Now, the majority of Iranian people mistrust the Russian regime, because it is perceived as a supporter of their own regime. It is not 100% true. But, still, the Iranian regime takes into consideration all the limits of the support that can provide harness for Russia’s effort in Ukraine.

Here, it is important to understand that Iran does not support Russian war in Ukraine. It’s not true. Iran only sells drones to earn money, nothing else. Of course, neither Russia nor Iran are ready to do for each other for free. It doesn’t exist. It sounds like a beginning of a joke that the Iranians, Russians are ready to help each other for free. It doesn’t exist.

But they can cooperate in some niches that they find are mutually profitable for them. For example, this niche, the drones are important for the Russians, because the Russians neglected this domain over the years. They simply don’t have drones. Whereas the Iranians made real achievements at Israel.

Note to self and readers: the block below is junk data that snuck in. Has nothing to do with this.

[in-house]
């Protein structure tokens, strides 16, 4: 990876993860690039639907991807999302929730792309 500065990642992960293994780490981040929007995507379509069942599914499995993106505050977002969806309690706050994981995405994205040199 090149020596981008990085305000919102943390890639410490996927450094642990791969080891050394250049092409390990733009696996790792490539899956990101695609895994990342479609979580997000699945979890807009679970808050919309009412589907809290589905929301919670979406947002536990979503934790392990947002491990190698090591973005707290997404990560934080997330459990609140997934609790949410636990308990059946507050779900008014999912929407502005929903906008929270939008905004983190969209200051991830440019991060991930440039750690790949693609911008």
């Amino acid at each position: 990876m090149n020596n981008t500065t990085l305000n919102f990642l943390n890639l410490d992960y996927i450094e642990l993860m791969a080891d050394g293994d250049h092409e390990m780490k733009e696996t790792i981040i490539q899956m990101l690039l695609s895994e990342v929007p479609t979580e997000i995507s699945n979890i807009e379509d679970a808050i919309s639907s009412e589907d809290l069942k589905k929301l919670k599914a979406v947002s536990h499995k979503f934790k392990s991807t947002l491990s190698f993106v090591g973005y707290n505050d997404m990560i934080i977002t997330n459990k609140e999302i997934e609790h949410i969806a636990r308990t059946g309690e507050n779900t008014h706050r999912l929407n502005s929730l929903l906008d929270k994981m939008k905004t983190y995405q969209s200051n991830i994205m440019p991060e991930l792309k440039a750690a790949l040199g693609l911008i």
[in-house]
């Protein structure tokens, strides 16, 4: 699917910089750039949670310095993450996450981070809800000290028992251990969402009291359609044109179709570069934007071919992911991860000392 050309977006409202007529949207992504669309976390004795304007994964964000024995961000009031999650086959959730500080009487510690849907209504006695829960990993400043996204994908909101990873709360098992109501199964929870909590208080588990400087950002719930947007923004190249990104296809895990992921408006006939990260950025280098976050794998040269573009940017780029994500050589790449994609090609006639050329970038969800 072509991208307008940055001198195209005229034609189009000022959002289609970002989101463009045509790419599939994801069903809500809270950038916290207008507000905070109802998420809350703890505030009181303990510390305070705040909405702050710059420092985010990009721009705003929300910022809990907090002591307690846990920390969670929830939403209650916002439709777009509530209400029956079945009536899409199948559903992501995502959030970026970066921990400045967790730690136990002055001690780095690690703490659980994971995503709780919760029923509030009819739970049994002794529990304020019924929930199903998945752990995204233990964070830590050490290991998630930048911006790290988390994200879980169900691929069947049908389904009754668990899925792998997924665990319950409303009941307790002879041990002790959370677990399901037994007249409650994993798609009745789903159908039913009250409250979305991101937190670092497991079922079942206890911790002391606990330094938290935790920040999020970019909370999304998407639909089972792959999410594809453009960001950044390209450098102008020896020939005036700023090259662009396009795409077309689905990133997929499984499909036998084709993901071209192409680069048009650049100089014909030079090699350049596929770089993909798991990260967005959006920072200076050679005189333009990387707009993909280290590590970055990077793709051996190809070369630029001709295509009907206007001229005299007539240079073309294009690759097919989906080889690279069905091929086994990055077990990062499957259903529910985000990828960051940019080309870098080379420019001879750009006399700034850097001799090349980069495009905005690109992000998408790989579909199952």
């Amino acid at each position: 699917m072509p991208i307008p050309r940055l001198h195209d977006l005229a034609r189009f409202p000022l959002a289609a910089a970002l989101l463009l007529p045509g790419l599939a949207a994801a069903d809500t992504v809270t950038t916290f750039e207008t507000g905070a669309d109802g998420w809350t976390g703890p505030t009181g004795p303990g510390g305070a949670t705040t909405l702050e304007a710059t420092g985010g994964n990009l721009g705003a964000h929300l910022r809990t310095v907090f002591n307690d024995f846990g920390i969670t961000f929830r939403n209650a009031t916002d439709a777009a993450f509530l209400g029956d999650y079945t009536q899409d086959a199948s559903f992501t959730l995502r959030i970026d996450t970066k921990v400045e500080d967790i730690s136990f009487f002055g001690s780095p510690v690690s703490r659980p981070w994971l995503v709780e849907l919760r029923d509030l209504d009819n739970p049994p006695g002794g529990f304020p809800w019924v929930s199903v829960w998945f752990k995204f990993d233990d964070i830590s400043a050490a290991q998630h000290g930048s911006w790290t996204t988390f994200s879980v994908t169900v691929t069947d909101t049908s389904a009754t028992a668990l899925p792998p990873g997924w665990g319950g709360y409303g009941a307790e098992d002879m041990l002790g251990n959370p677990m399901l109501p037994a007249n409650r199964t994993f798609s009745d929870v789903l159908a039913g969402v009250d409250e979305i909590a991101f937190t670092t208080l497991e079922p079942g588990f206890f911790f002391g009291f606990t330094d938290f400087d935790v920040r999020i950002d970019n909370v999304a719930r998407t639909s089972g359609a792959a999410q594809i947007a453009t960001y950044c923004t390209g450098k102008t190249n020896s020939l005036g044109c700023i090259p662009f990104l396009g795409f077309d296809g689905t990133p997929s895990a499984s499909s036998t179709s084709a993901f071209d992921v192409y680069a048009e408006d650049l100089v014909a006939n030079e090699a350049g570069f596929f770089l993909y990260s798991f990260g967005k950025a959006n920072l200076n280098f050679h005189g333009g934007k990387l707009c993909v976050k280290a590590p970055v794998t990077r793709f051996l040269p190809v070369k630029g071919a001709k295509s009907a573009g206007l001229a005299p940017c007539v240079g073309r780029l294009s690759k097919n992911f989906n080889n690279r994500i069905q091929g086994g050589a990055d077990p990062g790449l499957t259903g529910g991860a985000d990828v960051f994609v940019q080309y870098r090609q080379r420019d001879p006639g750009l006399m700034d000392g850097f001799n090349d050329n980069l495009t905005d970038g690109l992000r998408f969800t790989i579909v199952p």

By the same token, Russia will never do something, because the Iranians want it. They may continue to want or to demand. Still, it is impossible. Because the relations between Russia and Iran, just as between Russia and China and between Iran and China, are never relations between peers. It doesn’t exist among these 3 countries. Each of them is naughty and arrogant and proud of its history and achievements. I don’t know what they deem as achievements. But [inaudible] exist.

Here is a picture of 2 hedgehogs. How is it linked to the hedgehogs? There is an adage in Russian that illustrates the best relationship between Russia and Iran. It’s like 2 hedgehogs making love. They want, but it hurts. This is the principle.